Our vision for the new
Crittenton Community Center
“We believe in social justice. We believe in community restoration. We believe communities can heal themselves. They just need some support along the way.” – Duane Casares, DFYF CEO
Five years ago, we had a vision of a new Crittenton Community Center, a community restoration initiative that is grounded in social justice in addressing communities beset by trauma, poverty, racism, crime, unemployment, eviction, and infant mortality. We believe and respect that communities can heal themselves. We recognize that a lack of resources and basic needs cages communities in an endless cycle of hopelessness and despair.
Two years ago, we embarked on a capital campaign to expand our youth center to be a community center. Using our Community Restoration model, human service agencies come together in partnership to provide needed services in impoverished areas. We currently have the support of 20 non-profit organizations who have agreed to partner and provide services with DFYF addressing food insecurity, medical services, housing stability, safety, workforce development, senior services, community social supports, legal support, education, youth programming, and mental health services to support and stabilize families.
DFYF’s Community Restoration Model – a social justice approach to revitalization
DFYF’s model of neighborhood healing incorporates the best in community restoration research. Trauma-Informed Community Building, the Five Social Determinants of Health, and Annie E. Casey’s 2Gen model are the foundation of our Community Restoration model. The model was developed to be transferable to other neighborhoods and begins with a Community Cultural Assessment to identify distinguishing community needs and determine pathways to healthy community development. Our transferable model has received national support from the PEW Foundation, Milbank Foundation, Child Focus, Bridge Housing Corporation, and National Crittenton.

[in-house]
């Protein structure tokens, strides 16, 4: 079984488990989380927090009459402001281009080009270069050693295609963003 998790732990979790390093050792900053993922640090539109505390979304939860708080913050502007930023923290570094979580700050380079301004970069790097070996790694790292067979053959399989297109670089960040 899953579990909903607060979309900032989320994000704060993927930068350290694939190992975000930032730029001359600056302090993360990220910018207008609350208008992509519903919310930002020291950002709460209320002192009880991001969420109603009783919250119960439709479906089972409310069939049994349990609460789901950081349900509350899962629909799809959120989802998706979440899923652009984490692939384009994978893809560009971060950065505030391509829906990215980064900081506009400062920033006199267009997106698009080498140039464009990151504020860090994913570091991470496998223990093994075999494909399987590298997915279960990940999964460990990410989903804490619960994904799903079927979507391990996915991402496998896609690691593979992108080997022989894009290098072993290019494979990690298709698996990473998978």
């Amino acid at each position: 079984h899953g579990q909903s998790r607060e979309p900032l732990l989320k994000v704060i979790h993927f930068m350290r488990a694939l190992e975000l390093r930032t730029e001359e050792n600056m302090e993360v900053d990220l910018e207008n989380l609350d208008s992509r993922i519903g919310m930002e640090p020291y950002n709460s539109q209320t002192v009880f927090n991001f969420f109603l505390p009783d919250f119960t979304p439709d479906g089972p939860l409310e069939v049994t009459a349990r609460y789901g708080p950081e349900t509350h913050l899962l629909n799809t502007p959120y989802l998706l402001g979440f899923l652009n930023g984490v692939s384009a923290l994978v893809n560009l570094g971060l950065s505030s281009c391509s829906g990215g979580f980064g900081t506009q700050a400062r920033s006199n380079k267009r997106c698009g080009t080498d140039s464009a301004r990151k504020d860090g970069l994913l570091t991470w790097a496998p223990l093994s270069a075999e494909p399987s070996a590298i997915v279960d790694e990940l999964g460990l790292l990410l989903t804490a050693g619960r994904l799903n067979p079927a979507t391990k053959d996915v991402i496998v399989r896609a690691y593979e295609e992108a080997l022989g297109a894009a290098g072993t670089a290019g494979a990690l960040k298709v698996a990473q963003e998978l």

Other key components to the model include treating childhood trauma, breaking generational patterns, a non-traditional approach to workforce development, a gender responsive culture of care, and commitment to diversity.
In 2014, the Kimberly Parkway Association gifted DFYF its aging community center (4,432 sq. ft.) on a 2.5-acre parcel. After making some modest repairs, DFYF opened the Crittenton Center in 2015. Our after-school program has been filled to capacity since the day we opened. Our current facility does not have the capacity to meet the growing needs in this community.
The Kimberly Parkway community (Eastland Mall), the 3rd poorest community in Columbus. Communities of color were hit hard by the pandemic and Kimberly Parkway was no exception. Access to basic needs was a struggle. Housing instability, food scarcity, and a lack of basic healthcare showed the vulnerability of this community. A new layer of challenges has emerged as this community is now number two in crime. Pre-pandemic, this area ranked first in infant mortality, first in evictions and access to community resources are almost non-existent.
Add a Leaf to the The Social Justice Tree – how you can make a difference
Our Rooted in Change 1000 for $1000 campaign is grounded in a grassroots effort to raise $1M for our new Center and gives those committed to social justice a tangible way to support meaningful change. Those supporting this campaign will receive their name engraved on a leaf, paver or plaque related to the Social Justice Tree. The tree is an artistic installation that symbolizes the continued growth of a community and will serve as the focal point of the Crittenton Community Center lobby. This is a direct and meaningful approach to addressing social justice by supporting our Community Restoration model.
Thank you for your consideration to be part of a community changing movement – a restorative justice model of community healing grounded in the basic needs of food, shelter, safety, health, and human life.